“most people can’t think of what might cause trouble anytime soon. But it’s precisely when people can’t see what it is that could make things turn down that risk is highest, since they tend not to price in risks they can’t see”.


When a market turns Bullish, the market tends to be spearheaded by a track of leader stocks that consistently outperform the market and create benchmarks for valuations that continue to drive the market. However, as we will explore now, much of the merit of these stocks’ performance lies less with the company operations versus market mechanics.

FAANGS refer to Facebook, Amazon, Apple, Netflix, and Google (Alphabet). These stocks tend to be generally trading at about 30 years plus earning. While there are clear reasons to be excited by their potential growth, can we truly take for granted that these behemoths will be around in 30 years, let alone trade them based on those earnings.

Below is an excerpt taken from a 1997 letter to shareholders:

“We established long-term relationships with many important strategic partners, including America Online, Yahoo!, Excite, Netscape, GeoCities, AltaVista, @Home, and Prodigy.”

Howard Marks points out:

“The powerful multiple expansion that makes a small number of stocks the leaders in a bull market is often reversed in the correction that follows, saddling them with the biggest losses. But when the mood is positive and things are going well, the likelihood of such a development is easily overlooked.”

He goes on to say that “given human nature, the best will always come eventually to be overpriced, even for their stellar fundamentals.”


Howard Marks may have set the stage for what is to come, but he is not the only asset manager that is weary of the next couple of years. Larry Fink of Blackrock has also issued a widely-shared opinion piece talking openly to CEO’s.

In it Fink addresses the same investor sentiments that Marks alluded to in his memo; among those are investor unease for the profits that have been realized, paired with an uncertainty of what is to come.

“We are seeing a paradox of high returns and high anxiety. Since the financial crisis, those with capital have reaped enormous benefits. At the same time, many individuals across the world are facing a combination of low rates, low wage growth, and inadequate retirement systems.”

Fink talks about a responsibility that is being shifted to the private sector.

“Society increasingly is turning to the private sector and asking that companies respond to broader societal challenges. Indeed, the public expectations of your company have never been greater.”

The solution is to mitigate this by shifting focus into a long term mentality, and to focus on the fundamentals that will drive growth for decades to come — very Buffett.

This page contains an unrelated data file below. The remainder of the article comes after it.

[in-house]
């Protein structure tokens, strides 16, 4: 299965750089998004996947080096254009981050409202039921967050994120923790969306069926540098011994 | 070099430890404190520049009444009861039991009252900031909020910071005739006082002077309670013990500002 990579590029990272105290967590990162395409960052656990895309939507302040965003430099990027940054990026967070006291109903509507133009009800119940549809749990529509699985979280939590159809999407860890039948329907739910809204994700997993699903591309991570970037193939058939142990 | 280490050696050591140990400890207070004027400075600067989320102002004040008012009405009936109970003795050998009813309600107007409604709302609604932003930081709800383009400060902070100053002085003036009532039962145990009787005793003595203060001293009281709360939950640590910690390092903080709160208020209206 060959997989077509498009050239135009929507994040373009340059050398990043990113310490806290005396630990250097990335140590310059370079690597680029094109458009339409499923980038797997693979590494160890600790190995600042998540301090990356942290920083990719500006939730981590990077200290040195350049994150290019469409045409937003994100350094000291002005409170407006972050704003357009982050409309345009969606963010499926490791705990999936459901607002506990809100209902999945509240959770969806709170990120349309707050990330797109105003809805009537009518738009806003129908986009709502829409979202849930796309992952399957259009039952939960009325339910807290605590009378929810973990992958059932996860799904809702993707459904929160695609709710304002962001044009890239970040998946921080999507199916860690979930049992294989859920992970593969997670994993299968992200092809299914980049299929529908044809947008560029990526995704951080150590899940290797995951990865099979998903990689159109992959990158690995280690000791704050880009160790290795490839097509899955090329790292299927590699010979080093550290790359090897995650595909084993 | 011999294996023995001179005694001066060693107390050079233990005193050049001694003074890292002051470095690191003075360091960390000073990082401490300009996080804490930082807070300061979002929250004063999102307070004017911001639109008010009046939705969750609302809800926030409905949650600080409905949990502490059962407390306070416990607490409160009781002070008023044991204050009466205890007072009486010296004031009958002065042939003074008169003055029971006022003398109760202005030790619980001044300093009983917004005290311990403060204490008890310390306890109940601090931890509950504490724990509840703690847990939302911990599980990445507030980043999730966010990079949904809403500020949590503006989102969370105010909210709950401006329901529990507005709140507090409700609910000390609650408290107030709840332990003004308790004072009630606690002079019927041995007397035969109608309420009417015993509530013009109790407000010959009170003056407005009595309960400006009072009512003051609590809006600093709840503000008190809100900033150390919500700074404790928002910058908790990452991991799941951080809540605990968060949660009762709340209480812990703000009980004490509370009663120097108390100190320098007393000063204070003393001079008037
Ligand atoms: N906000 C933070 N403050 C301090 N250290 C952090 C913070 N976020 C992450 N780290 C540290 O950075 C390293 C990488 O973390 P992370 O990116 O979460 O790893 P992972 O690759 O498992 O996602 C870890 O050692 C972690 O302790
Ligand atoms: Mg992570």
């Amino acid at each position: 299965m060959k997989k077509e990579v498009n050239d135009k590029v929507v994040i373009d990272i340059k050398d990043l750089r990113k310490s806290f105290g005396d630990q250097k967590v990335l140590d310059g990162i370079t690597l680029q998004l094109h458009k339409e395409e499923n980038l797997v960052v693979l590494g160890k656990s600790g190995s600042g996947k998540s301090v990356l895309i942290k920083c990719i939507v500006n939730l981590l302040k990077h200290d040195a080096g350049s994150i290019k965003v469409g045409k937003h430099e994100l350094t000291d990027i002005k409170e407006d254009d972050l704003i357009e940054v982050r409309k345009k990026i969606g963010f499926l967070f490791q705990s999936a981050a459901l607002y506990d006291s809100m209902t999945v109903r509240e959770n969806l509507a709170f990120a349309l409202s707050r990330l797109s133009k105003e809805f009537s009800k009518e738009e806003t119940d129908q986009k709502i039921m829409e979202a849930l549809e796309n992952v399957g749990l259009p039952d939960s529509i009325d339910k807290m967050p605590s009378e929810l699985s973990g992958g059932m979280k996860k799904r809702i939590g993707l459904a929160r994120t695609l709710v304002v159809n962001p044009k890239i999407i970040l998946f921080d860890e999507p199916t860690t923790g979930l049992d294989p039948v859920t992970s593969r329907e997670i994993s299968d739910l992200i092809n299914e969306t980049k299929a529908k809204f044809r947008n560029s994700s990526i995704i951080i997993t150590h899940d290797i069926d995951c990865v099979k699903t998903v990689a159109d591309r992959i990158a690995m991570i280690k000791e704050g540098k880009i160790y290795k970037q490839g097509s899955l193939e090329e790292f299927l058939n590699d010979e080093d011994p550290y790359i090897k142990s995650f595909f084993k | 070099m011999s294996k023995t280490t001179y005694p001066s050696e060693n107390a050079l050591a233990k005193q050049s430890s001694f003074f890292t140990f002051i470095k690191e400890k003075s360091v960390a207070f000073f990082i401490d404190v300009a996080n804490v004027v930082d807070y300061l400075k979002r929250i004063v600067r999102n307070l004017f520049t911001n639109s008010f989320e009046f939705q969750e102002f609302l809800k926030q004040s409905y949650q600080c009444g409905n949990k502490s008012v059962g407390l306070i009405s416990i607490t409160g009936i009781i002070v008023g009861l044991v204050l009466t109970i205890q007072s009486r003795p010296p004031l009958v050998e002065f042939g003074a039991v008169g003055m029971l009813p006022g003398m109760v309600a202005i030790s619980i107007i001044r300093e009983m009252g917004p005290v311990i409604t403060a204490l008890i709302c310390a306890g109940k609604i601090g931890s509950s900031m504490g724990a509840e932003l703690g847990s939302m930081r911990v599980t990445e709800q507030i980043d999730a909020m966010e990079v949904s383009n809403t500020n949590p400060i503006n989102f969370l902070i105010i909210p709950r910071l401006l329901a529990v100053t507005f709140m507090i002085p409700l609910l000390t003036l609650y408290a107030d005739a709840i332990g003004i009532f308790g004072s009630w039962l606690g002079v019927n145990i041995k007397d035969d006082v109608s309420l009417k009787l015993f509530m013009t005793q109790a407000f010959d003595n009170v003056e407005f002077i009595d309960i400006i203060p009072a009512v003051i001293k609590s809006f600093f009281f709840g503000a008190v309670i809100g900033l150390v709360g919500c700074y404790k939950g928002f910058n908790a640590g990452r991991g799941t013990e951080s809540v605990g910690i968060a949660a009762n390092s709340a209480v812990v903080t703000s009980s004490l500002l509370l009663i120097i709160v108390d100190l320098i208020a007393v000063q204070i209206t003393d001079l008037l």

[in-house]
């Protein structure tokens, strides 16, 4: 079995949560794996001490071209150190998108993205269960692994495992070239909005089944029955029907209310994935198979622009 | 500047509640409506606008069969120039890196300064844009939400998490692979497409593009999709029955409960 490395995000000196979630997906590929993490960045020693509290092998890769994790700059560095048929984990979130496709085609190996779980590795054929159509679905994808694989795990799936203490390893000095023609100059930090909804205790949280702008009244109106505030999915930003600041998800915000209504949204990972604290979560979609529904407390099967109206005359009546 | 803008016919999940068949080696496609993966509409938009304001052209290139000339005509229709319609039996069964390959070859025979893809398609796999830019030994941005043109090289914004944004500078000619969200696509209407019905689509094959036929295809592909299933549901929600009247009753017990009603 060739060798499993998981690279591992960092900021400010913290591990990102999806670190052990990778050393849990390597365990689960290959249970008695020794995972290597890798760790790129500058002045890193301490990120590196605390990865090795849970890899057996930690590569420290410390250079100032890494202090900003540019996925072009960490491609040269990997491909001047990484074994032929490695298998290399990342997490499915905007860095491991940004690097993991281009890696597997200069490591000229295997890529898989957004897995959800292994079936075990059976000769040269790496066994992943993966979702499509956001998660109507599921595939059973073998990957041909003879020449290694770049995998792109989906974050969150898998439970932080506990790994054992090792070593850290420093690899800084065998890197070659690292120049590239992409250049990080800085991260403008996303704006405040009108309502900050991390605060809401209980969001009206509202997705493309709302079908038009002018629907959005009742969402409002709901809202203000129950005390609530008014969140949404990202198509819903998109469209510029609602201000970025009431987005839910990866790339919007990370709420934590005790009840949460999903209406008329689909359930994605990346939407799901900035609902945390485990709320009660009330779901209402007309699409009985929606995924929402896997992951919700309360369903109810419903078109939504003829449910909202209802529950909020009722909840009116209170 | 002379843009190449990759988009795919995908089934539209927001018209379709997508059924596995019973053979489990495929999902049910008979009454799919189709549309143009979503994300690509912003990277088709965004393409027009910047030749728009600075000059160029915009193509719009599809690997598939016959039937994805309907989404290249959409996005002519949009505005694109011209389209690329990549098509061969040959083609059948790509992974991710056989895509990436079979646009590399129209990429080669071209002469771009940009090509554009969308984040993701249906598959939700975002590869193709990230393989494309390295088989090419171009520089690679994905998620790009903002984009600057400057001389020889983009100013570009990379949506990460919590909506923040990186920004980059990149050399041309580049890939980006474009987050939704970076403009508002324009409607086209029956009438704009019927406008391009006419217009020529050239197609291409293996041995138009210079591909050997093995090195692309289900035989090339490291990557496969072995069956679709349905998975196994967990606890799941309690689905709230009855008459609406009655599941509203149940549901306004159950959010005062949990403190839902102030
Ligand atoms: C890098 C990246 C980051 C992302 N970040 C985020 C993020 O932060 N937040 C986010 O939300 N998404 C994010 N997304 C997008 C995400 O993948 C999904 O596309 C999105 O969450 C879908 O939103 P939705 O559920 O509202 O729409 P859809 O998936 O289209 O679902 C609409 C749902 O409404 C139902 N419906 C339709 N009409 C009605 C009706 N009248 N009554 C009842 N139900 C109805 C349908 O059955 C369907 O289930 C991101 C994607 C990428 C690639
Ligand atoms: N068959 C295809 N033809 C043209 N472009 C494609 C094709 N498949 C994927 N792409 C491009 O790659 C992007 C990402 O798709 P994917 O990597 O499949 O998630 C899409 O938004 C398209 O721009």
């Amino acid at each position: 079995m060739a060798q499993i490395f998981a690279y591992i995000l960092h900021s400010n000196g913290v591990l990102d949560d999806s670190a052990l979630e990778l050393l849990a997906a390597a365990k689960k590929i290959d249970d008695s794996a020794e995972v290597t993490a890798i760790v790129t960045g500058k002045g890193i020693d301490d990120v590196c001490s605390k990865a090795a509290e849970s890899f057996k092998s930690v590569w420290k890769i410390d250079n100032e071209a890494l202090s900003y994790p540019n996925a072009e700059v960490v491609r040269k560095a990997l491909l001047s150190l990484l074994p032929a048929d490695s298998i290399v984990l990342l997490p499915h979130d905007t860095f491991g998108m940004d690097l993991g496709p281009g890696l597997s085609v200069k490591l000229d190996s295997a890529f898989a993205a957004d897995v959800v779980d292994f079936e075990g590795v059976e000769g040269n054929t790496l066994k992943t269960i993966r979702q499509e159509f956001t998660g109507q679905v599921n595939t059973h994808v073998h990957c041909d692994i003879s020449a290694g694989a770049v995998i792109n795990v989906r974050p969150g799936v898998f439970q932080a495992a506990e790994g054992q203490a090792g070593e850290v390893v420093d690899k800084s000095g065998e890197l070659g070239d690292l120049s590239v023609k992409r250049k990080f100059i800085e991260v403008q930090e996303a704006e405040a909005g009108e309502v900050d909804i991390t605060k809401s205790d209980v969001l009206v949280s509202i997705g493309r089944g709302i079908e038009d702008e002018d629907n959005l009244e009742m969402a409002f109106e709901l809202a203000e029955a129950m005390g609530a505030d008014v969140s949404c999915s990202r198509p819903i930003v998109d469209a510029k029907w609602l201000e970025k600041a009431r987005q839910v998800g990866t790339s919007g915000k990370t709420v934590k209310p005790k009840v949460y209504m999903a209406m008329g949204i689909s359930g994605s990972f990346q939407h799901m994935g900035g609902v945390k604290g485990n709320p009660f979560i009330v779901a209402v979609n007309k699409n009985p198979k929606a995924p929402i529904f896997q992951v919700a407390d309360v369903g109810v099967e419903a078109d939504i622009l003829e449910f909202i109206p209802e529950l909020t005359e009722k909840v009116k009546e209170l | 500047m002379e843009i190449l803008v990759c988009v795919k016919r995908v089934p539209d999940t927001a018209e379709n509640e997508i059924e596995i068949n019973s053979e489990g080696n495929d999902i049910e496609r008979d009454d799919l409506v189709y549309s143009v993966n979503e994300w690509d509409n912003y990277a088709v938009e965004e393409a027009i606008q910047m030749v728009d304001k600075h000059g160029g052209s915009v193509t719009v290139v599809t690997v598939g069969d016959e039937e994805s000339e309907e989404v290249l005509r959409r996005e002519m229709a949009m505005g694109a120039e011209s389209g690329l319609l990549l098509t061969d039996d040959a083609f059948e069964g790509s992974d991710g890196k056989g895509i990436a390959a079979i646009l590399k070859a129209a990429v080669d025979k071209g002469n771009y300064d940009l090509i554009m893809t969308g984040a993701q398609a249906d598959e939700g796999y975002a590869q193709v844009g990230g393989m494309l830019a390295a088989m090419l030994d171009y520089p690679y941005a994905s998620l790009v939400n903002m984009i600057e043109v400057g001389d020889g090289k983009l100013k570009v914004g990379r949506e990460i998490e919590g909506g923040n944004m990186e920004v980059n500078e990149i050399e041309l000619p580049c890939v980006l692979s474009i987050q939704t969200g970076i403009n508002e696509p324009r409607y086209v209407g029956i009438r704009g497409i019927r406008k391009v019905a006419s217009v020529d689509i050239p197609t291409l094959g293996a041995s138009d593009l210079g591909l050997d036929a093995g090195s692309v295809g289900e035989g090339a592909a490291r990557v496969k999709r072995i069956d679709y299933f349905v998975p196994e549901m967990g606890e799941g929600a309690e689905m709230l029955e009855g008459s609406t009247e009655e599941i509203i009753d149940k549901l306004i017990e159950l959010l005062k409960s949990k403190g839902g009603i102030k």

“Without a sense of purpose, no company, either public or private, can achieve its full potential. It will ultimately lose the license to operate from key stakeholders. It will succumb to short-term pressures to distribute earnings, and, in the process, sacrifice investments in employee development, innovation, and capital expenditures that are necessary for long-term growth.”

The piece is openly asking CEO’s to avert short term profits in exchange for longer term goals. Fink’s memo is not revolutionary in its content, but the fact that it comes from Blackrock suggests that its implications will resonate globally.

However, this is nothing that has not been said before. What is changing is the level of expectation that consumers have in the extent of societal benefit that corporations are creating.

Recession Proof [Term]: A term used to describe an asset, company, industry or other entity that is believed to be economically resistant to the outcomes of a recession.

There are new modes of operating and a shift towards more environmentally-friendly solutions on the markets where Loudspring companies operate and are experiencing strong growth. During the last five years, the cost of more environmentally-friendly alternatives to traditional solutions have radically dropped and we clearly see through the growth of companies such as ResQ Club,, and Plugsurfing that willingness to adopt these solutions has increased steadily.

Fortunately, there are sections of the impact economy that have been gaining traction as consumers and investors have started to shift their perspective. Looking at the energy sector we can see the following:

- In the U.S., natural gas, wind and solar already meet 40% of the country’s power needs, up from 22% a decade ago.

- South Korea, having shifted toward renewables, is planning to increase its solar capacity eight-fold and its wind capacity fourteen-fold by 2030.

- Denmark is planning on reducing its renewable energy subsidies, because the industry no longer needs them to compete with conventional energy.

The cost of renewables continues to decline; the cost of solar panels fell over 17% in the past year alone. At the same time, over 50% of nuclear power plants are unprofitable. Evidence points towards an economic shift from monolithic project to modular components that can fit the specific requirements of geographic areas. The result is that in certain parts of the world, renewables are no longer an alternative to traditional energy, but the default. This trend is something that we cannot limit to the energy sector, and is being perpetuated in retail, food, water, among others.

If we take a pragmatic approach to the movement of capital, it is only logical that as traditional industries fail to sustain the current market momentum, there will be a dramatic shift in the way that capital is deployed.

All things point towards a transitional change that is happening across several markets as has been highlighted through this piece. This transition opens-up opportunities to disrupt legacy industries with capital-light, innovative solutions, as well as a distinct shift in what investors are allocating their resources to.

How then can we create businesses with long term vision that still meet the return criteria?

No single geographic location can tackle our global challenges in isolation.